I have long believed that we can best understand urban areas by looking at how they have changed and evolved over time. This is especially critical when we seek to use this understanding to consider and plan for the future of those urban areas.
This idea provided the basis for my PhD dissertation, which studied population and employment patterns in Milwaukee, Wisconsin, from the 1920s through the 1960s (The Changing Spatial Structure of American Cities, Lexington Books, 1975). This is the type of research I had always hoped to return to for more areas, but the magnitude of the task of assembling the data for even a single city had held me back.
New sources of data, geographic information systems for managing that data, and retirement have provided the opportunity to continue this work. I have assembled a dataset for 59 of the largest urban areas in the United States that allows me to look at patterns of urban settlement from 1950 to 2010.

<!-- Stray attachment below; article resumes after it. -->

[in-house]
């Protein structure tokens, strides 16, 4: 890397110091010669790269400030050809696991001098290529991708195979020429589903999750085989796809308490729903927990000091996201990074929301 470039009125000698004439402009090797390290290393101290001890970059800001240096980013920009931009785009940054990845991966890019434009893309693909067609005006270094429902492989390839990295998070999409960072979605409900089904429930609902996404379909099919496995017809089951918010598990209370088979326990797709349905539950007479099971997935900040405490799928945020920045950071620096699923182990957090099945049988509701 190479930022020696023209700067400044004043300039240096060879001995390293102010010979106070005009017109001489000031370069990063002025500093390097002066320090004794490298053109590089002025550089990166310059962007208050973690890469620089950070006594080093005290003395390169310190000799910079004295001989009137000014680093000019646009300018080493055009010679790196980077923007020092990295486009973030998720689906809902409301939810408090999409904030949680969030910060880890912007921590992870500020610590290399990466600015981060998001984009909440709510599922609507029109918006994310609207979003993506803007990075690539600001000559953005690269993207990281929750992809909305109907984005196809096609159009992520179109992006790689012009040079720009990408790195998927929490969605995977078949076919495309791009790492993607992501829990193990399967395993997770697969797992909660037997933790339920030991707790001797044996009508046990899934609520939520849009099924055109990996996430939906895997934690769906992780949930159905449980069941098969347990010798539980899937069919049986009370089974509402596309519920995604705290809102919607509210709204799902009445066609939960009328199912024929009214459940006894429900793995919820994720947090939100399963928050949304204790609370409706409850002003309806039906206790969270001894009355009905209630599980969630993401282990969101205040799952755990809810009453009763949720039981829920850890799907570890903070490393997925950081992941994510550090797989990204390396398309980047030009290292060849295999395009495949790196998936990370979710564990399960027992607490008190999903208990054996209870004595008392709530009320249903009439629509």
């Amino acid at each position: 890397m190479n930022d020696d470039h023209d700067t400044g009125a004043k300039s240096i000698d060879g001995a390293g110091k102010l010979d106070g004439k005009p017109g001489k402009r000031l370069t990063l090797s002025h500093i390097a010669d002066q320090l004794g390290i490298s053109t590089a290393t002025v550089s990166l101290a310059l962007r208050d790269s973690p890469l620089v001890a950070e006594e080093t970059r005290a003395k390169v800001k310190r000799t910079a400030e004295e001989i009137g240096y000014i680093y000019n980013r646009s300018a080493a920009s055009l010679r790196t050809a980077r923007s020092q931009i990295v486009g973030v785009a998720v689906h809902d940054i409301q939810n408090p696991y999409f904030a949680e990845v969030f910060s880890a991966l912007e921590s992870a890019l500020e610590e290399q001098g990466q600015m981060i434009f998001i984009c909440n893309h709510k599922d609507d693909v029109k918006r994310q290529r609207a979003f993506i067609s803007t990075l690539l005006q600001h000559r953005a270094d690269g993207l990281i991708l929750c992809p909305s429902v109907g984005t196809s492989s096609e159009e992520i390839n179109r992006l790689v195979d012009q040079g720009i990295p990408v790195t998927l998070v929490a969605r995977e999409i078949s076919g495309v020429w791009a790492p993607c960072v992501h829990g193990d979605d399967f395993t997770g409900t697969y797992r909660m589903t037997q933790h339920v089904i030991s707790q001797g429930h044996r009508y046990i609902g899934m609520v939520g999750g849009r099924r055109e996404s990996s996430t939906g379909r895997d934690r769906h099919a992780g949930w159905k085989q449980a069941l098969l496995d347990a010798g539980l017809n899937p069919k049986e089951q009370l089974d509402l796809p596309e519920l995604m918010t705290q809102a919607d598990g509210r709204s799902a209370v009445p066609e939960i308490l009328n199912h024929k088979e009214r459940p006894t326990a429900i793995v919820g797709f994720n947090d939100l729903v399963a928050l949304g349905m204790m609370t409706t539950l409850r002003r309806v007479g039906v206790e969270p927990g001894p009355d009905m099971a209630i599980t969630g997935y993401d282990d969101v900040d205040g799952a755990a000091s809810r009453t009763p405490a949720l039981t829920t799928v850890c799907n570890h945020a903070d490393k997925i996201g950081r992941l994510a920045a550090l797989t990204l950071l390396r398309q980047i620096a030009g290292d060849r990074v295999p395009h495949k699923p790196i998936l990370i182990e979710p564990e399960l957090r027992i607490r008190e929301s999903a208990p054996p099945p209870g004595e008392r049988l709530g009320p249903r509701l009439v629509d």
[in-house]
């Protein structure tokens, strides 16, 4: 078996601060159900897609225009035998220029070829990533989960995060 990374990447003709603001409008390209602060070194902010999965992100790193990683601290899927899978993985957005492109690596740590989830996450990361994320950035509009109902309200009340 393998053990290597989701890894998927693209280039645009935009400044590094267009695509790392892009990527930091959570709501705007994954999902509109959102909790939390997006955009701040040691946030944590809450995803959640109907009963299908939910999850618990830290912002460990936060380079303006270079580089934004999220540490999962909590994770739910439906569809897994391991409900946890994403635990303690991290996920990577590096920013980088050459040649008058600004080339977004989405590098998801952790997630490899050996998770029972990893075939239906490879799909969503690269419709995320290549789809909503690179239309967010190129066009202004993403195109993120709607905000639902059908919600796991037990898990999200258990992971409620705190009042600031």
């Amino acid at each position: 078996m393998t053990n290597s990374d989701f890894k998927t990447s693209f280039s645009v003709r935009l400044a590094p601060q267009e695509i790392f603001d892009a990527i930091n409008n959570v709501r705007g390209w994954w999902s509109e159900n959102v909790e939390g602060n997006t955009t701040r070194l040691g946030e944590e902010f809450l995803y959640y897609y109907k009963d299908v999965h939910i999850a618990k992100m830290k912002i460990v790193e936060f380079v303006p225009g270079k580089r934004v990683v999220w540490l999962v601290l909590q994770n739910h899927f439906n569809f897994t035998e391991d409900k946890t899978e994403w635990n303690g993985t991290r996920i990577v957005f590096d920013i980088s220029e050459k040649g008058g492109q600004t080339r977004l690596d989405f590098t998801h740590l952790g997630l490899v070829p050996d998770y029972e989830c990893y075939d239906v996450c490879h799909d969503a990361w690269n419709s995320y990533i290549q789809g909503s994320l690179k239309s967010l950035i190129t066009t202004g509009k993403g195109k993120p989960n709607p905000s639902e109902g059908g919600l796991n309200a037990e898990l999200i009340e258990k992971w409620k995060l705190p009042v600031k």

I have a long list of topics I am planning on studying. I am starting by addressing basic questions about overall densities, patterns of densities within the urban areas, and decentralization. Exurban patterns will also be considered. A major focus will be the growth of the areas at the urban fringe. Too often we take the oversimplified view of such growth that an area at the edge of urban settlement is rural at one census, the area is developed, and the area becomes urban at the next census. In reality, development in such areas occurs over multiple decades, both before and after the decade in which the area formally transitions from rural to urban.
This research will be a continuing topic on this blog, with reports of progress and findings. In addition, papers and notes developed during this research will be described on and may be downloaded from the Research page. Some of the work is already there.